“If Adele decides to not have her music on streaming for a certain period of time, that is going to send a strong signal to other artists,” said Casey Rae, chief executive of the Future of Music Coalition, an artists’ advocacy group. “In reality, not all artists are able to make those same choices.”
With her last album, “21,” released in early 2011, Adele scored the kind of blockbuster success that the industry had all but written off as extinct. It sold about 30 million copies around the world, making it one of the most popular releases in decades; in the United States, a majority of its 11 million sales were on CD. read more
In response to this article, the Future of Music Coalition (FMC)—a D.C.-based nonprofit group championing musicians and their rights to fair compensation—posted an extensive critique, faulting Johnson’s article on several points. In particular, FMC objects that, by using the U.S. Bureau of Labor Statistics’ Occupational Employment Statistics (OES) to support his conclusion about the rise of musicians in the U.S., Johnson overlooked key limitations and definitional issues associated with the dataset. Similarly, FMC maintains that his findings about musicians’ incomes do not reveal how those incomes are distributed, and how the distribution pattern has changed over time. read more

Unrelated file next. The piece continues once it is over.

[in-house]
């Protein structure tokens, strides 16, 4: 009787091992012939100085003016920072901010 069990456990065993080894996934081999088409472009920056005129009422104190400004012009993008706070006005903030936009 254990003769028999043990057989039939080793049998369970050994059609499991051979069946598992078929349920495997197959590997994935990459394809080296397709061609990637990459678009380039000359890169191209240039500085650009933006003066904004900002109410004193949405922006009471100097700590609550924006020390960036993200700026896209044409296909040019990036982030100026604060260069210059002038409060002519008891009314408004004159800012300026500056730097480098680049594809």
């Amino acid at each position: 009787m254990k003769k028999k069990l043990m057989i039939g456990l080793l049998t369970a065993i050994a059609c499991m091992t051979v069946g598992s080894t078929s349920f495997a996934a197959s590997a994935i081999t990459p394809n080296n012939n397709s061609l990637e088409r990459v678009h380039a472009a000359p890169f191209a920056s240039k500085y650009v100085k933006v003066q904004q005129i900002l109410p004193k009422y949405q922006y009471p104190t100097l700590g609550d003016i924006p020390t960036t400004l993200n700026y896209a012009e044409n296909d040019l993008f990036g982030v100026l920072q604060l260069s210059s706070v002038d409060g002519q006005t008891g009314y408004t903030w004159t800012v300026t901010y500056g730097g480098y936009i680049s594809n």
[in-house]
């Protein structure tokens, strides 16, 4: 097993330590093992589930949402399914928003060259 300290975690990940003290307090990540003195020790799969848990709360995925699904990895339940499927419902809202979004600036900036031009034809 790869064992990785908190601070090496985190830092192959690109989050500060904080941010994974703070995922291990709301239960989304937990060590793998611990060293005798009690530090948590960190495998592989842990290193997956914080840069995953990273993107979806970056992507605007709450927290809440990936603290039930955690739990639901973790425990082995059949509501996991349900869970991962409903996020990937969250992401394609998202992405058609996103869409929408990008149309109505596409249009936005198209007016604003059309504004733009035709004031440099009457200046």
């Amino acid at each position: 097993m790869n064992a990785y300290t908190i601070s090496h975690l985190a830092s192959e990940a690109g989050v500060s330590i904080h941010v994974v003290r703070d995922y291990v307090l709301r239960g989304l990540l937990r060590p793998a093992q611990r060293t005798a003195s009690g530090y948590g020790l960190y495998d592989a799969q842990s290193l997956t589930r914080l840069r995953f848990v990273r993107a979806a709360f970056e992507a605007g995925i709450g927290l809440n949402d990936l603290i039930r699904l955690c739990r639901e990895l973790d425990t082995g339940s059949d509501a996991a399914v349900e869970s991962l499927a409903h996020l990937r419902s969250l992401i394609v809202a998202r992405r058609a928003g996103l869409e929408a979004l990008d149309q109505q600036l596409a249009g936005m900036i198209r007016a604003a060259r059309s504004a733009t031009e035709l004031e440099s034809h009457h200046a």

Through their success, these three women have also accumulated a rare level of power in the industry, allowing them to take risks over how their music is released and consumed, and the rest of the business has taken notice.
“If Adele decides to not have her music on streaming for a certain period of time, that is going to send a strong signal to other artists,” said Casey Rae, chief executive of the Future of Music Coalition, an artists-advocacy group. “In reality, not all artists are able to make those same choices.”
In order for ASCAP and BMI to effectively compete with SESAC and to most efficiently service their members, their licensees and the general public, the Consent Decrees need modification. First, ASCAP and BMI must be permitted to allow the partial withdrawal of rights by its members, particularly its publisher members. The Consent Decrees have to date been construed to allow publisher members to either use ASCAP or BMI for ALL of their performance rights or for NONE. See Broadcast Music, Inc. V. Pandora Media, Inc. 13 CIV. 4037 (LLS), 2013 WL 6697788 (S.D.N.Y. Dec 19, 2013); see also ASCAP-BMI Consent DecreesFuture of Music Coalition (October 3, 2014).
WASHINGTON — After years of hanging their heads or sitting on the sidelines as disruptive digital forces chipped away at the music industry’s bottom line, working-class musicians and songwriters are starting to embrace the power of banding together and agitating for change, whether it’s engaging lawmakers to influence policy or joining coalitions that will fight for their interests. At the Future of Music Coaltion’s 15th annual Music Policy Summit here, the unofficial theme that emerged was a need to organize and rally to bring about real changes in the way musicians and songwriters are compensated in an evolving industry. read more